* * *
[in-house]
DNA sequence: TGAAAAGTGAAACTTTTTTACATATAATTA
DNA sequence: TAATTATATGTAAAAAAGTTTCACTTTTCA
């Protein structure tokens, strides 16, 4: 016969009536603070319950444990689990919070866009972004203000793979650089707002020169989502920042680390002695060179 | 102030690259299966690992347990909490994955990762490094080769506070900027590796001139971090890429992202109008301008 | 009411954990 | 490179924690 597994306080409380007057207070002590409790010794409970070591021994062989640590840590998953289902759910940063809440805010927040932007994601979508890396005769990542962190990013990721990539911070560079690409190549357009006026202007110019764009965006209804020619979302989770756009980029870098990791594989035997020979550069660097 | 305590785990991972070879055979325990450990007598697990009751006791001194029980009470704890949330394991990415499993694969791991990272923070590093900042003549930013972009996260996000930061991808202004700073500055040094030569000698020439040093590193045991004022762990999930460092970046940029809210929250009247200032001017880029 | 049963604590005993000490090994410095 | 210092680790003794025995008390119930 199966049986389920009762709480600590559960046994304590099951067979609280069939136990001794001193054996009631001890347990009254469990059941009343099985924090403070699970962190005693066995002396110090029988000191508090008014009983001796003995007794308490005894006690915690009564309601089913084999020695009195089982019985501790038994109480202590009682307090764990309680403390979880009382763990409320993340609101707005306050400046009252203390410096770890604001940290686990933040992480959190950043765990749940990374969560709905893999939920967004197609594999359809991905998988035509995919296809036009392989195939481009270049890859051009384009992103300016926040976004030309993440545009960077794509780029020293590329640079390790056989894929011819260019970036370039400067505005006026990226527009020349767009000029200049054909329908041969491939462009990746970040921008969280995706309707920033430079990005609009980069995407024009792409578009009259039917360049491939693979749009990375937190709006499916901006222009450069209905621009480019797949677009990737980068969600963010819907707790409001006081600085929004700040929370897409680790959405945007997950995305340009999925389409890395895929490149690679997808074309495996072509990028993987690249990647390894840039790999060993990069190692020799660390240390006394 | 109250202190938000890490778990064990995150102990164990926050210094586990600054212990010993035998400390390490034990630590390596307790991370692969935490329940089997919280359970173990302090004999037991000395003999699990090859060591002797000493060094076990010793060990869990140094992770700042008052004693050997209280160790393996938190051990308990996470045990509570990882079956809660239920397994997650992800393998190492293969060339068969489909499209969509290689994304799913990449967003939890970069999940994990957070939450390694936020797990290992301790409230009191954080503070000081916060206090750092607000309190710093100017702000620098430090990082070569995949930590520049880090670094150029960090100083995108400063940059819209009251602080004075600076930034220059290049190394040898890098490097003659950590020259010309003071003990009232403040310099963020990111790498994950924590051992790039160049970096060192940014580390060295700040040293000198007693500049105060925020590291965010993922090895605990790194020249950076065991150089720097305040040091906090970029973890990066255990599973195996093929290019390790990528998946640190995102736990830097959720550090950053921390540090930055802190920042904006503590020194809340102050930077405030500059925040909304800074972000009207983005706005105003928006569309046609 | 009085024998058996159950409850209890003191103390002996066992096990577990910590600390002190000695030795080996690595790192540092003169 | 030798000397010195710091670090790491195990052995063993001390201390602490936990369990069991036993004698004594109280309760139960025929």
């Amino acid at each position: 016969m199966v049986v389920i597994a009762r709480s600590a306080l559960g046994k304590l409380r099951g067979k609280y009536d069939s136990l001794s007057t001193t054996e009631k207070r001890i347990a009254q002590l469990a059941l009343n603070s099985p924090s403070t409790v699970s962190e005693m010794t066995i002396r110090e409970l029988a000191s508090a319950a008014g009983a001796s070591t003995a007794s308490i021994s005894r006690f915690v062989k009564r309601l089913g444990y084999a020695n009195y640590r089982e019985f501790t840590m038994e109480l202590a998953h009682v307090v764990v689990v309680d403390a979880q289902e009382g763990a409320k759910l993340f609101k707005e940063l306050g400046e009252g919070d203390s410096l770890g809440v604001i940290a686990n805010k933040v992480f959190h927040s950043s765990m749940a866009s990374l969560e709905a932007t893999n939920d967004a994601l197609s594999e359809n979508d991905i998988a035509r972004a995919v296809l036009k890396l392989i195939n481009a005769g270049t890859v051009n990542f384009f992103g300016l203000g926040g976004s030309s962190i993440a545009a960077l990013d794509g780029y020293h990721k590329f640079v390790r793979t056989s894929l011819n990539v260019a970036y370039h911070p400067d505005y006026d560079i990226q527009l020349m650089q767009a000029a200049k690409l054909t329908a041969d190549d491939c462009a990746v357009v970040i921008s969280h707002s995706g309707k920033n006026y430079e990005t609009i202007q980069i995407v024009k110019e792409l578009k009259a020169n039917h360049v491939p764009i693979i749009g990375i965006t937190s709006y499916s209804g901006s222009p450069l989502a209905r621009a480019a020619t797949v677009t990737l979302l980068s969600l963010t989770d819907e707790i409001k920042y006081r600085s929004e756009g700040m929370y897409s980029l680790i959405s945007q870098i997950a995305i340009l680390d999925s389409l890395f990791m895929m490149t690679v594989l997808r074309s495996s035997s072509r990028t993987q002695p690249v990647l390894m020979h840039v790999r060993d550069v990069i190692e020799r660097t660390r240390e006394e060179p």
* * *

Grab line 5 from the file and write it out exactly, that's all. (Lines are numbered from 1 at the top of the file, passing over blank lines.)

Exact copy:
């Amino acid at each position: 016969m199966v049986v389920i597994a009762r709480s600590a306080l559960g046994k304590l409380r099951g067979k609280y009536d069939s136990l001794s007057t001193t054996e009631k207070r001890i347990a009254q002590l469990a059941l009343n603070s099985p924090s403070t409790v699970s962190e005693m010794t066995i002396r110090e409970l029988a000191s508090a319950a008014g009983a001796s070591t003995a007794s308490i021994s005894r006690f915690v062989k009564r309601l089913g444990y084999a020695n009195y640590r089982e019985f501790t840590m038994e109480l202590a998953h009682v307090v764990v689990v309680d403390a979880q289902e009382g763990a409320k759910l993340f609101k707005e940063l306050g400046e009252g919070d203390s410096l770890g809440v604001i940290a686990n805010k933040v992480f959190h927040s950043s765990m749940a866009s990374l969560e709905a932007t893999n939920d967004a994601l197609s594999e359809n979508d991905i998988a035509r972004a995919v296809l036009k890396l392989i195939n481009a005769g270049t890859v051009n990542f384009f992103g300016l203000g926040g976004s030309s962190i993440a545009a960077l990013d794509g780029y020293h990721k590329f640079v390790r793979t056989s894929l011819n990539v260019a970036y370039h911070p400067d505005y006026d560079i990226q527009l020349m650089q767009a000029a200049k690409l054909t329908a041969d190549d491939c462009a990746v357009v970040i921008s969280h707002s995706g309707k920033n006026y430079e990005t609009i202007q980069i995407v024009k110019e792409l578009k009259a020169n039917h360049v491939p764009i693979i749009g990375i965006t937190s709006y499916s209804g901006s222009p450069l989502a209905r621009a480019a020619t797949v677009t990737l979302l980068s969600l963010t989770d819907e707790i409001k920042y006081r600085s929004e756009g700040m929370y897409s980029l680790i959405s945007q870098i997950a995305i340009l680390d999925s389409l890395f990791m895929m490149t690679v594989l997808r074309s495996s035997s072509r990028t993987q002695p690249v990647l390894m020979h840039v790999r060993d550069v990069i190692e020799r660097t660390r240390e006394e060179p």